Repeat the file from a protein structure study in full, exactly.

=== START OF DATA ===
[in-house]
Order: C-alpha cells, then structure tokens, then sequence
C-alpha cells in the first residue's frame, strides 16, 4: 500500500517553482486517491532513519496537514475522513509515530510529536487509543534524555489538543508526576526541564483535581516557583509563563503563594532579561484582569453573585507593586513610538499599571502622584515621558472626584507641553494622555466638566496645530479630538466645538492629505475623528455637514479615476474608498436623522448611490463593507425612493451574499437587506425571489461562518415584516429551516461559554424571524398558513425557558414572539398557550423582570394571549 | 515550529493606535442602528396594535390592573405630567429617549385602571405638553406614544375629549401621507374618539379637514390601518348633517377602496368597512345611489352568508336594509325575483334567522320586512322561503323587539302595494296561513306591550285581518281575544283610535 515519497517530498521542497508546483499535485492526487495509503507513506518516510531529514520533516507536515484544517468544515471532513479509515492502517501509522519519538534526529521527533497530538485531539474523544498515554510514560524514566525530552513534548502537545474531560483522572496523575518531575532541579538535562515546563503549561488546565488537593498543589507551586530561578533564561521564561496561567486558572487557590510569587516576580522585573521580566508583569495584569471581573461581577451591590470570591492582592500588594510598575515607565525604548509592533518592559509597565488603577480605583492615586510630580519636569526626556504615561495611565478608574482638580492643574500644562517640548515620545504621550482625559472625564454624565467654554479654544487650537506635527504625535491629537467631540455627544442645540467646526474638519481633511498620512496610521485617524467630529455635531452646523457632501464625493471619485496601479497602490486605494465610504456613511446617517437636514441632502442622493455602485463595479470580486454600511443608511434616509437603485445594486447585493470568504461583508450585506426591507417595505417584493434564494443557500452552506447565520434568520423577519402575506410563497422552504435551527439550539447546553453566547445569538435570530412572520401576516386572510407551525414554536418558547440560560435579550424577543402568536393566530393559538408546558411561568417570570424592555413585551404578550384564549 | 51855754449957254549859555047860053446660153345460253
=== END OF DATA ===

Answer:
[in-house]
Order: C-alpha cells, then structure tokens, then sequence
C-alpha cells in the first residue's frame, strides 16, 4: 500500500517553482486517491532513519496537514475522513509515530510529536487509543534524555489538543508526576526541564483535581516557583509563563503563594532579561484582569453573585507593586513610538499599571502622584515621558472626584507641553494622555466638566496645530479630538466645538492629505475623528455637514479615476474608498436623522448611490463593507425612493451574499437587506425571489461562518415584516429551516461559554424571524398558513425557558414572539398557550423582570394571549 | 515550529493606535442602528396594535390592573405630567429617549385602571405638553406614544375629549401621507374618539379637514390601518348633517377602496368597512345611489352568508336594509325575483334567522320586512322561503323587539302595494296561513306591550285581518281575544283610535 515519497517530498521542497508546483499535485492526487495509503507513506518516510531529514520533516507536515484544517468544515471532513479509515492502517501509522519519538534526529521527533497530538485531539474523544498515554510514560524514566525530552513534548502537545474531560483522572496523575518531575532541579538535562515546563503549561488546565488537593498543589507551586530561578533564561521564561496561567486558572487557590510569587516576580522585573521580566508583569495584569471581573461581577451591590470570591492582592500588594510598575515607565525604548509592533518592559509597565488603577480605583492615586510630580519636569526626556504615561495611565478608574482638580492643574500644562517640548515620545504621550482625559472625564454624565467654554479654544487650537506635527504625535491629537467631540455627544442645540467646526474638519481633511498620512496610521485617524467630529455635531452646523457632501464625493471619485496601479497602490486605494465610504456613511446617517437636514441632502442622493455602485463595479470580486454600511443608511434616509437603485445594486447585493470568504461583508450585506426591507417595505417584493434564494443557500452552506447565520434568520423577519402575506410563497422552504435551527439550539447546553453566547445569538435570530412572520401576516386572510407551525414554536418558547440560560435579550424577543402568536393566530393559538408546558411561568417570570424592555413585551404578550384564549 | 51855754449957254549859555047860053446660153345460253